Dornbush won his third consecutive JGP event (not counting his third-place finish at the 2008 Junior Grand Prix Final), pulling up from second to first. He trailed Hochstein by less than a point after the short program, in which he fell on his opening triple Lutz-triple toe but executed the rest of the elements well in his "Paint It Black" program.
"You don't want to put out your best now and not do as well later," Dornbush said. "I'm happy with how I did, but I have room to improve."
Dornbush posted a career-best free skate score of 125.28 points, out-pacing his next-closest competitor in that segment, Hochstein, by nearly 10 points. Skating to Rachmaninoff's "Piano Concerto No. 1," Dornbush landed six triples (three in combination) and received a positive or neutral GOE on 11 of his 12 elements.
"It's got a classical look. It's a very clean program," Dornbush of his Cindy Stuart-choreographed free skate program. "The idea is to perform it as smoothly, cleanly and classically as possible."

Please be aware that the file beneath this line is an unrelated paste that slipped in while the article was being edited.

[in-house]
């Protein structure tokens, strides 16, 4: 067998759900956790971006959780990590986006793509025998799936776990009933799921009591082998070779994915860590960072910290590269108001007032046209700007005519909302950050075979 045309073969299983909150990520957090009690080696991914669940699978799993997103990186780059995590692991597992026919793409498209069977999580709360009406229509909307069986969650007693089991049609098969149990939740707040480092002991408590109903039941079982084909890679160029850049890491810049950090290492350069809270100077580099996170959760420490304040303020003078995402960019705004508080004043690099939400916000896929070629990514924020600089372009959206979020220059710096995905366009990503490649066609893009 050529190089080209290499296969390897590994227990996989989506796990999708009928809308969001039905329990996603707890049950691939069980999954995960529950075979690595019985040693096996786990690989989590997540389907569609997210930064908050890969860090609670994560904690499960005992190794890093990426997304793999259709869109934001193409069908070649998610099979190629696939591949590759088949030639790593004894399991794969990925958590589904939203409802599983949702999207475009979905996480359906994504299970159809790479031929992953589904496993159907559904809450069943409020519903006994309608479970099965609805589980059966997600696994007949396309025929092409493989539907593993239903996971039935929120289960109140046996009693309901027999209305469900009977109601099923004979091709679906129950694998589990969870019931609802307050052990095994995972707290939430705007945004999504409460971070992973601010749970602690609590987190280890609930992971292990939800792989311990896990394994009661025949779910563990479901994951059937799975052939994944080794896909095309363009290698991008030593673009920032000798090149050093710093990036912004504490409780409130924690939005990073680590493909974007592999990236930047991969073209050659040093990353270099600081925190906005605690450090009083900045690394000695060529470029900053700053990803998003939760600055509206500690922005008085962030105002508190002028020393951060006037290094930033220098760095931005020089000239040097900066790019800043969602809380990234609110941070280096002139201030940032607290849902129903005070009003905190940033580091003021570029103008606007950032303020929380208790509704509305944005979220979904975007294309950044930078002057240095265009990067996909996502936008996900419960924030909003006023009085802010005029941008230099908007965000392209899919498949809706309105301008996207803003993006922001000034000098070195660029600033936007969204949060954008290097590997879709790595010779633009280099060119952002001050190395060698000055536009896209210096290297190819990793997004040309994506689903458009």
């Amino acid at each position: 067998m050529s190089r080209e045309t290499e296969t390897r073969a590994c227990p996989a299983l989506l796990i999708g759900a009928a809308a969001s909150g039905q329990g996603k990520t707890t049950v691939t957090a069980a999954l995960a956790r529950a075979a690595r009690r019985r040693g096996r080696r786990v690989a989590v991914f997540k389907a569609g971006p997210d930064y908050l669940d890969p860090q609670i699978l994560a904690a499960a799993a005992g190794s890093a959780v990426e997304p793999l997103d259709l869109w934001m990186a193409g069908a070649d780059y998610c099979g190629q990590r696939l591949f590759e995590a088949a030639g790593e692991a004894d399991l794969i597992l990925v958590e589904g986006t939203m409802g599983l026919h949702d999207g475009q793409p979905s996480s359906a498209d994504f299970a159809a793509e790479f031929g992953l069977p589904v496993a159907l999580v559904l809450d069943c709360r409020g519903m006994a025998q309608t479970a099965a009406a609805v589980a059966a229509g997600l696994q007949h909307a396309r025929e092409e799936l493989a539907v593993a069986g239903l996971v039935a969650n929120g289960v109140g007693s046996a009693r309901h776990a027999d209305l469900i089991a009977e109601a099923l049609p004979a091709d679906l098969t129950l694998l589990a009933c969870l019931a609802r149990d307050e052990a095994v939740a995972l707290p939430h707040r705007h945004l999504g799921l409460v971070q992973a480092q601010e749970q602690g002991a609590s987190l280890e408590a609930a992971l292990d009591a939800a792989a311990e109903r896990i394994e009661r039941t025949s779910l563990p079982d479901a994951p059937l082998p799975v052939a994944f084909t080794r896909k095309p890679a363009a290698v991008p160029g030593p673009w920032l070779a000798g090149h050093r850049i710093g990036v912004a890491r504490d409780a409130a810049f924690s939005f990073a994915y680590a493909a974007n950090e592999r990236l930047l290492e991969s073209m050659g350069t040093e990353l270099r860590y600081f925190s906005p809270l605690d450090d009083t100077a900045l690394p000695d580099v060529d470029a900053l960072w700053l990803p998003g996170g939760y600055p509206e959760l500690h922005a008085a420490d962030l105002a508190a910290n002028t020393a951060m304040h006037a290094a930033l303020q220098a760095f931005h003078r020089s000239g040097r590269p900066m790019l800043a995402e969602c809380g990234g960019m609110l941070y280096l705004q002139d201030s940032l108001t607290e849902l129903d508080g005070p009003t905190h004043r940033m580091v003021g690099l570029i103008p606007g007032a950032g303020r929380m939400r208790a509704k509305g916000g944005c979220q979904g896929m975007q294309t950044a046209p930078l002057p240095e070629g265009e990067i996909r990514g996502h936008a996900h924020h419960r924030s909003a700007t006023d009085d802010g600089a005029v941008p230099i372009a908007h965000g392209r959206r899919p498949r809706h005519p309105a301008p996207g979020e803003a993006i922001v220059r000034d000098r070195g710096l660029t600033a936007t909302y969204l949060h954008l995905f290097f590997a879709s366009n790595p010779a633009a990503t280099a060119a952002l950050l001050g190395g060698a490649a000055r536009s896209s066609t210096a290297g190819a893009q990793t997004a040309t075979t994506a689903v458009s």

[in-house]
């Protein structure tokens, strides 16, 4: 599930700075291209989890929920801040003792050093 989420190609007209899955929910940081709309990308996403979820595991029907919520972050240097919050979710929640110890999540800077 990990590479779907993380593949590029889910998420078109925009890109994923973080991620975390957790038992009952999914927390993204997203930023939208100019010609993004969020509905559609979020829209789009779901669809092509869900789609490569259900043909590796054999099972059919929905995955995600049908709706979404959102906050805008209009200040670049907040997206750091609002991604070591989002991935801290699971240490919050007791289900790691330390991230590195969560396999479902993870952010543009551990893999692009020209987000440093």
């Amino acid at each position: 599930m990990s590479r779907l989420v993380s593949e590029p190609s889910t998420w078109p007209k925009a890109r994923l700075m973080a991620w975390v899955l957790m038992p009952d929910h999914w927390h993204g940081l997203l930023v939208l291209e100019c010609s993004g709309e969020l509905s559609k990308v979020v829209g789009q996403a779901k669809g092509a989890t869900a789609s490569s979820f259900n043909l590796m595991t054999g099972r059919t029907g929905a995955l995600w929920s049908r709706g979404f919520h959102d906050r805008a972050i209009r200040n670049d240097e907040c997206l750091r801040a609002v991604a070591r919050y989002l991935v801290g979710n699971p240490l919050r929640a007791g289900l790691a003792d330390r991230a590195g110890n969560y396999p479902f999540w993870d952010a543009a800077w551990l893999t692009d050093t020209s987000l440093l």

Hochstein, making his JGP debut, took a slim lead over Dornbush in the short program. Skating to Sleeping Beauty, Hochstein, the 2009 U.S. junior pewter medalist, landed a shaky triple Lutz-triple toe (-1.57 GOE), and he also earned a negative GOE on his triple flip (-0.43), but his skating skills shone through, placing him at the top of the standings.
"I was a little surprised to be ahead of [Dornbush], but I'm not surprised with how well I skated," Hochstein said. "I've been skating clean shorts for the last two weeks. I need to expect that all the time now."
His Romeo and Juliet free skate was more troublesome, as he landed only four clean triples and singled his loop. All three of his spins, however, were graded level four, making him the only skater in the competition to earn that distinction.
"I haven't been known as an artistic skater. My choreographer Jodi Tasich and I have been working really hard, and I've been taking stroking lessons with Sergei Magerovski," Hochstein said. "My hard work's been paying off, and it's nice that people recognized it."